Some bartenders hate doing it, others relish it. Like it or not, naming a cocktail has an impact. Some names are certainly more utilitarian and descriptive of their ingredients than others, but those that aren't help create expectations, define a mood, and craft a story of a drink's character and past.
When I saw the Bone Machine ($10, bourbon, oloroso sherry, amaro, bitters) on the menu at Third Rail under the Spiritous section, I imagined it was named after a ruthless mixed-martial artist. An extremely slow and packed ride on the T line -- one in which a drunk young professional was threatening to topple over and crush us for the entire 30 minutes -- necessitated something with intensity in the place of mercy. This drink was the perfect remedy, more grappler than brute; the bourbon's strength, the sherry's blatant audacity, and the amaro's citrus wallop landed a deliciously dark strike directly on my mouth.
That's the other thing about drink names: Sometimes the story you create is completely wrong. "I'm a big Tom Waits fan, and Bone Machine was one of the first of his albums I got into," explained barman and co-owner Jeff Lyon. "The 'Bone Machine' replaced another similarly structured drink called 'Ol' 55' (a Waits song), and I just wanted to keep that spot on the menu as the Waits-named drink."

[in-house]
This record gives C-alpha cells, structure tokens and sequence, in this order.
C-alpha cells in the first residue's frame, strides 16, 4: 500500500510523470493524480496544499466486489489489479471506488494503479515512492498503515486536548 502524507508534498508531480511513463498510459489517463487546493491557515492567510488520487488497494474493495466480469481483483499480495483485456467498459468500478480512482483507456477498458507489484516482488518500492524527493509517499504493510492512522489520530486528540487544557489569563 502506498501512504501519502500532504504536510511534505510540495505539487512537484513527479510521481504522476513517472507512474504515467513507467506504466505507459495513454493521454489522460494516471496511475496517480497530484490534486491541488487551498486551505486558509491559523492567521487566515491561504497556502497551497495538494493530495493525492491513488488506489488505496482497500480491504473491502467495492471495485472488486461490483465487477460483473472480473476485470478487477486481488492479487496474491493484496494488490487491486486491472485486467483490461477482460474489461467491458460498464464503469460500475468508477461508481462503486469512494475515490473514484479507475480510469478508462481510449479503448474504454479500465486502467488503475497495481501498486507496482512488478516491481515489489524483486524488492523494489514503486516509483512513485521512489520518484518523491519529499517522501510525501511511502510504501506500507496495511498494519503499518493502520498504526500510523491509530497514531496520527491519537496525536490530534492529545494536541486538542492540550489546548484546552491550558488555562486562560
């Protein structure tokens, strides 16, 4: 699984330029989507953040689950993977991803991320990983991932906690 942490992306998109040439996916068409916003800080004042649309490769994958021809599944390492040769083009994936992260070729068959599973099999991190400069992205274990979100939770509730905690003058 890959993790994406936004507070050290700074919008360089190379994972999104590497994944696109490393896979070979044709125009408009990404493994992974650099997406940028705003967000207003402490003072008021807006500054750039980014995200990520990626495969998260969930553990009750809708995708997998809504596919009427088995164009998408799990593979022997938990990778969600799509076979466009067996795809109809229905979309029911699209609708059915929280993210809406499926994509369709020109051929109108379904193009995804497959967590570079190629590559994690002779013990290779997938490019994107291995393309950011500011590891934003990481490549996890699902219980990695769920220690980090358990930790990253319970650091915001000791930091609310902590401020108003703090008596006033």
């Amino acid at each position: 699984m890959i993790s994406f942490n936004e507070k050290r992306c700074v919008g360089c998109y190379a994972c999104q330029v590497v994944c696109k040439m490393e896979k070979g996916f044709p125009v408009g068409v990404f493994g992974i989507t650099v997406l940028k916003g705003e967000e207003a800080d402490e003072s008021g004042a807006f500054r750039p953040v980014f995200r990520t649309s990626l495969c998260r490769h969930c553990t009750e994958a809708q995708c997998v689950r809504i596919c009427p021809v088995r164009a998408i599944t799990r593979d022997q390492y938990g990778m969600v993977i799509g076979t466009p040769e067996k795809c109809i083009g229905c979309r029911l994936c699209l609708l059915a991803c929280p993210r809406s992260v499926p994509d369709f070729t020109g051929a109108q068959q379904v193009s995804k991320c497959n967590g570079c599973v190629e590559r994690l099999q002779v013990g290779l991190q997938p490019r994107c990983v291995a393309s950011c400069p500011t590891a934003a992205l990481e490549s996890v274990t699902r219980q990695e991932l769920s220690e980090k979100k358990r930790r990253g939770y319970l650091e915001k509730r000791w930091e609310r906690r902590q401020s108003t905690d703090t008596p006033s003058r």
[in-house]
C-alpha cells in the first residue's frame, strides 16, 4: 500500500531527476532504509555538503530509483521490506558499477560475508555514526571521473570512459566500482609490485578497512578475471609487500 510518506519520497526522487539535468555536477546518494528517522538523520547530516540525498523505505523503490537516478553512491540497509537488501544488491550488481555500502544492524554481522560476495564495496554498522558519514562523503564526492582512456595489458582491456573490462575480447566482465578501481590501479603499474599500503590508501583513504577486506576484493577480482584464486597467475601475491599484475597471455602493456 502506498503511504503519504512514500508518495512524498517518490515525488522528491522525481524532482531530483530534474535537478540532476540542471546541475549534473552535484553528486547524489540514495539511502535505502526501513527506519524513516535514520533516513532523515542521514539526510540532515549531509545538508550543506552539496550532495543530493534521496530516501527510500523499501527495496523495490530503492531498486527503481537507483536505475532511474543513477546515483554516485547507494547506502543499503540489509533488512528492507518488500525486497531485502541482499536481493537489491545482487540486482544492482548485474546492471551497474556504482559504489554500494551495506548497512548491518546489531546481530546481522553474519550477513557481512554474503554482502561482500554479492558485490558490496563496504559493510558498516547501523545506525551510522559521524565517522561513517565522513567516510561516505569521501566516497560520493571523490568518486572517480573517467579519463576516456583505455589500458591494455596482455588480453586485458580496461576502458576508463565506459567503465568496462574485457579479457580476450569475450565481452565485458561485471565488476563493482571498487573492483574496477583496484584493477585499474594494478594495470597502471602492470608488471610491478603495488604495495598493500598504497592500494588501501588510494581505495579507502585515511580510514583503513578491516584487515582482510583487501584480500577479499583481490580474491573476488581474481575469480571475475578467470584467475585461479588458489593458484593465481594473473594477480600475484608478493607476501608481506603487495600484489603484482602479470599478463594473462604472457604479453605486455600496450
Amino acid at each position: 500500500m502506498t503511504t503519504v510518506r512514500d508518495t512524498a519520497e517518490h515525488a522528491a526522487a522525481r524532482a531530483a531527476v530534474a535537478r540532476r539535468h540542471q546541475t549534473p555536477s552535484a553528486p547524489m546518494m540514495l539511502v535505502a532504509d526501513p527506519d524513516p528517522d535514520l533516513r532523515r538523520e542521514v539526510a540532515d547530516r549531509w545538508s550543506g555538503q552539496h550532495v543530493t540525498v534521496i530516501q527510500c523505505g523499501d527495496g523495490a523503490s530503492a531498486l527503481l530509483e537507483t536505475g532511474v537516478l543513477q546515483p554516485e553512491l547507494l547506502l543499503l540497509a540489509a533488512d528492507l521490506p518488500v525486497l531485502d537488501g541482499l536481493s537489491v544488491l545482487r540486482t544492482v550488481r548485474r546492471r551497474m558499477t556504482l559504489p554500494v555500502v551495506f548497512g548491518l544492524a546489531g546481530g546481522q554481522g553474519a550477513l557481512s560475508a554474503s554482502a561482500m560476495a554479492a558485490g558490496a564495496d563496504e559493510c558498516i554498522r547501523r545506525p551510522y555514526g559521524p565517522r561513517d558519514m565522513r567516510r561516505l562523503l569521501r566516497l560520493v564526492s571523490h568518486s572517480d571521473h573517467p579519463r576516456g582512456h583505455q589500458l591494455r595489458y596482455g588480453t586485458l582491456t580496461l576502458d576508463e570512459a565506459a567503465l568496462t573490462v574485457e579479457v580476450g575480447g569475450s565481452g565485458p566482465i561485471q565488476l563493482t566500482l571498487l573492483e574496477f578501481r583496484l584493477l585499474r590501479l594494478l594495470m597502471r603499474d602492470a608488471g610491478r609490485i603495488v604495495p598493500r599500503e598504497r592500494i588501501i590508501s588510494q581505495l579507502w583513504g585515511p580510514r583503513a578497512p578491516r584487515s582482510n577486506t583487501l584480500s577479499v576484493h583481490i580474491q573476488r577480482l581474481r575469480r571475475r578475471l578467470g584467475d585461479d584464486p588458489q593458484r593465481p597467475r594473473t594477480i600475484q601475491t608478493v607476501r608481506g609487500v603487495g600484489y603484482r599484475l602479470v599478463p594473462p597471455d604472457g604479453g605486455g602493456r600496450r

But that doesn't stop people, myself included, from gravitating towards the cocktail, each with a different interpretation of the name. According to Lyon, some people order it because they think it's a reference to one of the Pixies' albums, others because they believe it's a testimonial to the drink's ability to improve their potency in the sack.
Other drinks on the menu have monikers less open to wild interpretation, like the namesake Third Rail ($10, bourbon, Lillet Blanc, honey, lemon, orange bitters). Lyon developed the cocktail while working at Range, and this drink defined the style he was after. As a bonus for ordering the drink, each one comes with an individually numbered, limited-edition coaster, printed on a letterpress by a local artist.
The crystal clear Spotlight ($10, dry sherry, pear brandy, ginger, celery bitters) also has a name that seems to refer to the look and effect. With crisp Manzanilla sherry and fresh and fragrant pear brandy accented with vegetal celery bitters, this low-proof cocktail doesn't pull any punches with flavor, but it dodges the alcoholic knockout blow.
1 ½ oz. La Bodega Oloroso sherry
1 oz. Bulleit Bourbon
½ oz. Amaro Nonino
¼ oz. Benedictine
1 Dash Angostura Bitters
2 Dashes Regan's Orange Bitters
Combine all ingredients into a mixing glass with ice, and stir until well chilled. Strain into a cold rocks glass with a large cube of ice. Flame an orange peel over the drink, and garnish with the peel.
Third Rail, 628 20th St. (at 3rd St.), 252-7966